The spiritual regeneration of India, which all the great sages and leaders of recent times have urged upon us, nay prophesied, is as yet incomplete.
On the last day of the “Dharma-Dhamma” conference, 11-13 January 2018, that occasioned my visit to the region and this mediation, I stepped out to go to the ruins of Nalanda. This world-famous mahavihara, whose splendours were known throughout the ancient world and a glimpse of which we have just related in a previous column, was a mound of rubble until the British, curious, decided to dig it up. What we see now has been reassembled, not all of it excavated even.
I went with two Adityas, one who works for the India Foundation, another who is a student at Nalanda University, studying history and archaeology. Though the whole site is now a UNESCO World Heritage Monument, what we saw is rather disappointing. Even the signage is inadequate, what to speak of other facilities. Even the perimeter wall is broken in some places. Stray dogs and cows wander in and out of the premises, as do local villagers and their children. Several of the monuments are quite unkempt, some with graffiti and pan and stains of betel spittle on what were once the cells for the monks and teachers.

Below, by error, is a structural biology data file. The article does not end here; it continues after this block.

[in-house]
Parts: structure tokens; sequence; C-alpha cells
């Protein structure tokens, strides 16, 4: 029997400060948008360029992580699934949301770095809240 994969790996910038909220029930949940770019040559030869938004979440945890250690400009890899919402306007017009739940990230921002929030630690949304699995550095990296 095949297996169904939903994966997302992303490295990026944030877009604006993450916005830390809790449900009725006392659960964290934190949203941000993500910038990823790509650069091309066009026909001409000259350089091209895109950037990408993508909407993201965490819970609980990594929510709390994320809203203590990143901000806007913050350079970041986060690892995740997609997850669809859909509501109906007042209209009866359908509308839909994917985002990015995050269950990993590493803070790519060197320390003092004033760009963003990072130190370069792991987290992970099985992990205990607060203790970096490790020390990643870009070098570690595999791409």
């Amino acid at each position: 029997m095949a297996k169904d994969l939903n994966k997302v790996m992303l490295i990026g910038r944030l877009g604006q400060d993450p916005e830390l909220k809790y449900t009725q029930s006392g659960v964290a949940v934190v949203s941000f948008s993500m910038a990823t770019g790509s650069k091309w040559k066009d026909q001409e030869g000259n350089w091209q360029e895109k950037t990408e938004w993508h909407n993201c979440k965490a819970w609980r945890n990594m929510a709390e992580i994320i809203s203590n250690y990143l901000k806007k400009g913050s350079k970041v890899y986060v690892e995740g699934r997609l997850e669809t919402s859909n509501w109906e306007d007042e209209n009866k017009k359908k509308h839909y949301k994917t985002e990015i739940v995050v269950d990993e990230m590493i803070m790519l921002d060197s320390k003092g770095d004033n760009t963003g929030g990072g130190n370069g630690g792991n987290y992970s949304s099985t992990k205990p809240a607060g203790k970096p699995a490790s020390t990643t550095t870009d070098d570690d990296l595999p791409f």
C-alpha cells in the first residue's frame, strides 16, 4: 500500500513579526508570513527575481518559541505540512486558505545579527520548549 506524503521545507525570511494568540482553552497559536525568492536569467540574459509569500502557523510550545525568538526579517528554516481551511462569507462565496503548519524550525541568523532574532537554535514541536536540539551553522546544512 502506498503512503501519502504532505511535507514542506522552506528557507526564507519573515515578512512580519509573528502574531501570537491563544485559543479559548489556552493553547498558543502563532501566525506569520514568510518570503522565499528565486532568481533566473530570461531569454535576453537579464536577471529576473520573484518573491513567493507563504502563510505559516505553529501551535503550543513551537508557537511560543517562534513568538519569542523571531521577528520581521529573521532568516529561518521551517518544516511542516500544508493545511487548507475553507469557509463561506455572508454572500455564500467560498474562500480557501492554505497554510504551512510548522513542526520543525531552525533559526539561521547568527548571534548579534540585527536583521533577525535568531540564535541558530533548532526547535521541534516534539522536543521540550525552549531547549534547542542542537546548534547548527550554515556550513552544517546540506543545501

There are some impressive temples, but they were closed. Foreign tourists had lit incense outside, but the ancient shrines, locked against vandalism, looked derelict and neglected. Some pits that had been carefully excavated decades ago, during a former, more enthusiastic period leading up to the UNESCO certification, are now filling up with mud and rubbish. The shards of pottery and images strewn about in these dugouts mingle seamlessly with soft-drink tetrapaks, biscuit and potato chips wrappers, and other accessories of a consumer culture. A clash of two dharmas, perhaps?
The guides are not well-educated which is, of course, not their fault. Unfortunately, they make up stories when they don’t know facts. They cannot properly explain, for instance, why the walls of the ruined monasteries are blacked. When I tell them that they were torched hundreds of years ago, they look at me uncomprehendingly. Nor can they explain which structures are original and which reconstructed from the rubble and ruins. What exactly happened here? Who were the perpetrators? What kind of knowledge did the monks and teachers possess? None can properly explain. Then how can they show us the way to reconnect with it?
Most local people look to these sites merely as a way to earn a living from the tourist traffic that frequents them. We are no different as far as they are concerned. Our questions, curiosity, and anguish do not matter to them. How can we have a second Indian renaissance if the majority of our people do not know what we had, what was lost, or how we might get a part of it back? Even the more educated ones amongst us would have been mostly in the dark had not the British colonialists thought of giving us back our ancient history, no doubt for reasons of their own.